• Real GDP increased at an annual rate of 2.1% in the fourth quarter of 2019, according to the “advance” estimate released by the Bureau of Economic Analysis. In the third quarter, real GDP increased 2.1%. Real final sales of domestic product increased 3.2%, following a 2.1% increase in the previous quarter.
  • The price index for gross domestic purchases increased 1.5% in the fourth quarter, compared to an increase of 1.4% in the previous quarter.  The price index for personal consumption expenditures (PCE) increased 1.6%, compared with an increase of 1.5% in the previous quarter. Excluding food and energy prices, the PCE price index increased 1.3%, compared with an increase of 2.1% in the previous quarter.
  • Real GDP increased 2.3% in the year 2019, compared with an increase of 2.9% in 2018. The price index for gross domestic purchases increased 1.6% in 2019, compared to an increase of 2.4% in 2018. Current-dollar GDP increased 4.1% in 2019 to a level of $21.429 trillion, compared with an increase of 5.4% in 2018.
  • Personal income increased 0.2%, in December, following a 0.4% increase in the previous month. Personal consumption expenditures increased 0.3%, after increasing 0.4% in the previous month. Real disposable income decreased 0.1% in December, while real personal consumption expenditures increased 0.1%. The personal saving rate, personal saving as percentage of disposable income, was 7.6%, compared with 7.8 in November.
  • Personal income increased 4.5% in the year 2019. Disposable personal income increased 4.4% in the year 2019, while personal consumption expenditures increased 4.0%. The saving rate was 8.0% for the year 2019, compared with 7.7 in the year 2018.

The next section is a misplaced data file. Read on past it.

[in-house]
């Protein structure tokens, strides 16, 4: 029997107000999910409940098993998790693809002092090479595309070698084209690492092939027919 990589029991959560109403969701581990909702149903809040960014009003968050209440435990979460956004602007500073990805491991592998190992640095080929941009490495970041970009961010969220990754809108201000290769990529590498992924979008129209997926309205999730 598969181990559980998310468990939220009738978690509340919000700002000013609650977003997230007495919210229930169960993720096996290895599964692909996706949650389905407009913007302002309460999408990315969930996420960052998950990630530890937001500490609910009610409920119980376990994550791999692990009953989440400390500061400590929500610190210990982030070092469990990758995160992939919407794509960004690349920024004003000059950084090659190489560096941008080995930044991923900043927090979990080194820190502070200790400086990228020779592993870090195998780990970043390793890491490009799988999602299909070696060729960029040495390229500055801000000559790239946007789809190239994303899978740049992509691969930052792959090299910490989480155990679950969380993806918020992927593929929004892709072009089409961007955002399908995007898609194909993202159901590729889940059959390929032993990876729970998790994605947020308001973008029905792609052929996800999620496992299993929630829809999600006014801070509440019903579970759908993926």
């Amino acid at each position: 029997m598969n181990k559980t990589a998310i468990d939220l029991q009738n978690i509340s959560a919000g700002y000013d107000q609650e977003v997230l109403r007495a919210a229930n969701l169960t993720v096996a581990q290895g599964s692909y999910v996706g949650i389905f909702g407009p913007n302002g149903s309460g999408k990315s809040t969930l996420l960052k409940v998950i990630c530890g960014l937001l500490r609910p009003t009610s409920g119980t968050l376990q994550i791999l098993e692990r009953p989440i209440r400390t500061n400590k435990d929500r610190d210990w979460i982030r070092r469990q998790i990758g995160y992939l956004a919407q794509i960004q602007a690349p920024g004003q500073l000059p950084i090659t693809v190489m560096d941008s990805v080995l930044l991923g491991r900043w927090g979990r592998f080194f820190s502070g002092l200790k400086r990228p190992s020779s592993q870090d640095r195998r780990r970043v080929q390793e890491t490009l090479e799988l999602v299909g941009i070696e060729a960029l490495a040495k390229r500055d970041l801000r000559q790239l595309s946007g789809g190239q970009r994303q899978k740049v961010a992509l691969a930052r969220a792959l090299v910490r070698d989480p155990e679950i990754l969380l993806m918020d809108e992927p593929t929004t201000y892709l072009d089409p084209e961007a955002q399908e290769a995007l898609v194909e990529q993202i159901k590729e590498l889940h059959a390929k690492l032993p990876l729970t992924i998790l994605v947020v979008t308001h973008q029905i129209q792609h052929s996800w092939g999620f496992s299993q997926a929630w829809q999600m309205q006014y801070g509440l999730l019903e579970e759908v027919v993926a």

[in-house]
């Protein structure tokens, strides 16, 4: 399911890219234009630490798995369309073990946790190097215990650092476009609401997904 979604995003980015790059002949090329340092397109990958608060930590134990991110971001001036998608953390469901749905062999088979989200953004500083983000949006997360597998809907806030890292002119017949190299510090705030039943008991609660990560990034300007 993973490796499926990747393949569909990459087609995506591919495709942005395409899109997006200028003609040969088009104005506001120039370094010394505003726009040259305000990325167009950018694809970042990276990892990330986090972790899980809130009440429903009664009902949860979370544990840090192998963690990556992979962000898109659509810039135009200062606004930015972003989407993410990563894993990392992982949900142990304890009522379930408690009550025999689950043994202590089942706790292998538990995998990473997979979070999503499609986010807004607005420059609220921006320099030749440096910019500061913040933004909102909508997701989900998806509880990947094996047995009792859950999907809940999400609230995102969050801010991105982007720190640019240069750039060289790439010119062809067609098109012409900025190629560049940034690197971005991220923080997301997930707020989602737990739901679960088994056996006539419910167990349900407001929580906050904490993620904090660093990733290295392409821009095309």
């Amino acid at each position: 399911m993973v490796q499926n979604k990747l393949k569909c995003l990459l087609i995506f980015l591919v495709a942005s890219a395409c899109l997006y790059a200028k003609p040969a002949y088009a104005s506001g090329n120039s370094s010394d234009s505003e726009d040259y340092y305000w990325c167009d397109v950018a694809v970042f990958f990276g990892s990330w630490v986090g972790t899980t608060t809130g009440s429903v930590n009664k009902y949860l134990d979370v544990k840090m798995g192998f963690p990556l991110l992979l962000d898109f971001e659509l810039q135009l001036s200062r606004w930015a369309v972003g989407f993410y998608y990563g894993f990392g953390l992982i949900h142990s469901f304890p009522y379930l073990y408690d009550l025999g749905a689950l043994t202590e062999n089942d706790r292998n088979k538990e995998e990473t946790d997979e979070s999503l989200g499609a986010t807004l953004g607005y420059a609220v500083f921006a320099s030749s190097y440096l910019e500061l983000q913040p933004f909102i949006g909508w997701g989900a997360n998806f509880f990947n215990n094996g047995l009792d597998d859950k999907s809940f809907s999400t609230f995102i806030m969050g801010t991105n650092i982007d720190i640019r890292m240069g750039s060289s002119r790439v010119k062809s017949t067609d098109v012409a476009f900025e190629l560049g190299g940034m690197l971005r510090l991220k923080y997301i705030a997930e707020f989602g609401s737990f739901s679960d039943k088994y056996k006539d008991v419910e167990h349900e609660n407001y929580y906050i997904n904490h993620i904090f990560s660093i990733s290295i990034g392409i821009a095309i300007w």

• The price index for personal consumption expenditures increased 0.3% in December, following a 0.1% increase in the previous month. The price index excluding food and energy increased 0.2%, after a 0.1% increase in the previous month. The price index increased 1.6% from December 2018, while the index excluding food and energy also increased 1.6%.
  • New orders for manufactured durable goods increased 2.4% in December, while shipments decreased 0.2%, according to the U.S. Census Bureau. New orders in the year 2019 were down 1.5% from 2018, while shipments were up 0.9%.
  • Retail inventories for December, adjusted for seasonal variations but not for price changes, were estimated at an end-of-month level of $661.2 billion, up less than 0.1% from November 2019, and were up 1.2% from December 2018.
  • Wholesale inventories for December, adjusted for seasonal variations but not for price changes, were estimated at an end-of-month level of $675.6 billion, down 0.1% from November 2019, but were up 2.3% from December 2018.
  • The international trade deficit was $68.3 billion in December, up $5.3 billion from $63.0 billion in November, according to the U.S. Census Bureau. Exports of goods for December were $137.0 billion, $0.4 billion more than November exports. Imports of goods for December were $205.3 billion, $5.8 billion more than November imports.
  • December new home sales decreased 0.4% to an annualized rate of 694 thousand units. The December figure was 23.0% above the December 2018 figure.  The median sales price of new houses sold was $384.5 thousand, 8.5% above December 2018. Sales were 681 thousand units in the year 2019, 10.3% above the previous year.
  • U.S. House prices rose 0.2% on a seasonally adjusted basis from October to November, after increasing 0.4% in the previous period, according to the Federal Housing Finance Agency’s (FHFA) monthly House Price Index. For the 12 months ending in November, U.S. prices rose 4.9%.
  • National vacancy rates in the fourth quarter 2019 were 6.4% for rental housing and 1.4% for homeowner housing, according to the U.S. Census Bureau. The rental vacancy rate of 6.4% was not statistically different from the rate in the fourth quarter 2018 (6.6%), but 0.4 percentage points lower than the rate in the third quarter 2019 (6.8%).  The homeowner vacancy rate of 1.4% was not statistically different from the rate in the fourth quarter 2018 (1.5%) and virtually unchanged from the rate in the third quarter 2019.